The meeting is over. Rep. McDermott slings the last bit of his coffee and leaves early, leaving behind a crowd of people. He’s not good at politicking, and he despises the back-room drama that entangles so many local politicians.
Besides, it’s Friday afternoon, and he has his family to get back to.
Bob McDermott, his wife and their 8 children. Photo: Rep McDermott on Facebook
Later, in his office, we discuss family, religion, politics, his life and mission. He proudly points to a large photograph, which portrays his Samoan wife and their eight children. He is the only haole in the photograph. He proudly points to the photo.
“I’m no bigot,” he chuckles, “people who know my family, know this.”
He explains that he has raised all of his children to respect and tolerate others and their beliefs. He pauses and looks wistfully at his family again, before looking back at me. He doesn’t feel that to tolerate means that everyone has to agree, nor does it mean that everyone should have to be taught to celebrate it.
An old silver rosary hangs where he left it, across the screen of the computer. He tells me about his Catholicism. He criticizes the flaws of the Roman Church. He hands me papers of research about clergy abuses, his humor now muted under a tone of deep pain and remorse. He looks at me again through those glasses that seem too small for a man his size.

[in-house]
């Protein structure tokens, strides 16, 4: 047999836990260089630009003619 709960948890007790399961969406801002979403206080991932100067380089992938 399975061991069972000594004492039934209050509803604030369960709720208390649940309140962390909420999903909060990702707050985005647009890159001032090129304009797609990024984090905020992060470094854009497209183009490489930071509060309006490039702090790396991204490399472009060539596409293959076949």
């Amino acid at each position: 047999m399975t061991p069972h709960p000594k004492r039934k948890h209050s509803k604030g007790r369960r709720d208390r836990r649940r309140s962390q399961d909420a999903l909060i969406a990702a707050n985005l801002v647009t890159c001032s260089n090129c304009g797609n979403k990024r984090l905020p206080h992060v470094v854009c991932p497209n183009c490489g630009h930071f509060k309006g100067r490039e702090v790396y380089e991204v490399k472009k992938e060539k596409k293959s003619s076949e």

It is unpopular to go against the grain, even with the best intentions. And though he tries, he can’t seem to make his opponents understand that his activities are not spiteful, bigoted or ignorant. Nor does he seem able to communicate his belief that there may be images of human flourishing and justice, which are charitable and equitable, without being sexually androgynous.
“I never thought I’d go back into politics,” he confesses. But, he continues, he is a part of this world, and therefore, in some small way, responsible for it.
“I’m old and getting up there,” he continues, “and I’ve got to make an account of my life before my Maker … I want to hear Him say, welcome home good and faithful servant, enter into your Master’s rest.”
We shake hands and I depart. I go down the elevator and make my way from the open forum of the capitol building along South Hotel Street toward campus, pondering my time with Rep. McDermott.
It is easy and popular to write seemingly unbiased articles, which implicitly anathematize people and ideas according to preconfigured cultural values. It is harder to write articles that humanize the unpopular; articles that clarify improper and ungrounded accusations.
Given the current trend of hyper-polarizing media it seems unbecoming to write the sort of stories which confront the idea that anyone who opposes a certain political agenda is either a bigot or ignorant. Perhaps, in our world of many-dappled potentialities there are other options for classifying those who oppose certain ideologies.
Such discipline in our thinking and writing may not stop certain people from calling men like Bob McDermott names, but they would perhaps inform us that such names are not true.